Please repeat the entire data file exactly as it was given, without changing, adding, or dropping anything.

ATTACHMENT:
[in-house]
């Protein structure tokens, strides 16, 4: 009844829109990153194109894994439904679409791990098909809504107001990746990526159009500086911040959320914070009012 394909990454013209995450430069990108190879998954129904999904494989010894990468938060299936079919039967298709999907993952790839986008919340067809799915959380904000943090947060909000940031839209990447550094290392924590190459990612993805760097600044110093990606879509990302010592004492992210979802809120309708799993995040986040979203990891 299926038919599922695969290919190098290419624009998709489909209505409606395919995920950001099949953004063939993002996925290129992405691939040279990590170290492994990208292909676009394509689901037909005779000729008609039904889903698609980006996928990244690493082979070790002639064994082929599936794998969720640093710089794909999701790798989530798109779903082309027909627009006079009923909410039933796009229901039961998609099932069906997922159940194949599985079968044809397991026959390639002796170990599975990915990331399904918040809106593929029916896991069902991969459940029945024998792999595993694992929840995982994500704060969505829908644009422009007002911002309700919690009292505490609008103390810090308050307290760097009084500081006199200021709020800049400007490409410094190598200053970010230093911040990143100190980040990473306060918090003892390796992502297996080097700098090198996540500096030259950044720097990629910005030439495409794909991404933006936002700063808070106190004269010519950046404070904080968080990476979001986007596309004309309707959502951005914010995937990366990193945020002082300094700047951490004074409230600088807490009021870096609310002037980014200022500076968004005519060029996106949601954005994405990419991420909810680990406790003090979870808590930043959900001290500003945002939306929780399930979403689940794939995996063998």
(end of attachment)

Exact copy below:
[in-house]
């Protein structure tokens, strides 16, 4: 009844829109990153194109894994439904679409791990098909809504107001990746990526159009500086911040959320914070009012 394909990454013209995450430069990108190879998954129904999904494989010894990468938060299936079919039967298709999907993952790839986008919340067809799915959380904000943090947060909000940031839209990447550094290392924590190459990612993805760097600044110093990606879509990302010592004492992210979802809120309708799993995040986040979203990891 299926038919599922695969290919190098290419624009998709489909209505409606395919995920950001099949953004063939993002996925290129992405691939040279990590170290492994990208292909676009394509689901037909005779000729008609039904889903698609980006996928990244690493082979070790002639064994082929599936794998969720640093710089794909999701790798989530798109779903082309027909627009006079009923909410039933796009229901039961998609099932069906997922159940194949599985079968044809397991026959390639002796170990599975990915990331399904918040809106593929029916896991069902991969459940029945024998792999595993694992929840995982994500704060969505829908644009422009007002911002309700919690009292505490609008103390810090308050307290760097009084500081006199200021709020800049400007490409410094190598200053970010230093911040990143100190980040990473306060918090003892390796992502297996080097700098090198996540500096030259950044720097990629910005030439495409794909991404933006936002700063808070106190004269010519950046404070904080968080990476979001986007596309004309309707959502951005914010995937990366990193945020002082300094700047951490004074409230600088807490009021870096609310002037980014200022500076968004005519060029996106949601954005994405990419991420909810680990406790003090979870808590930043959900001290500003945002939306929780399930979403689940794939995996063998």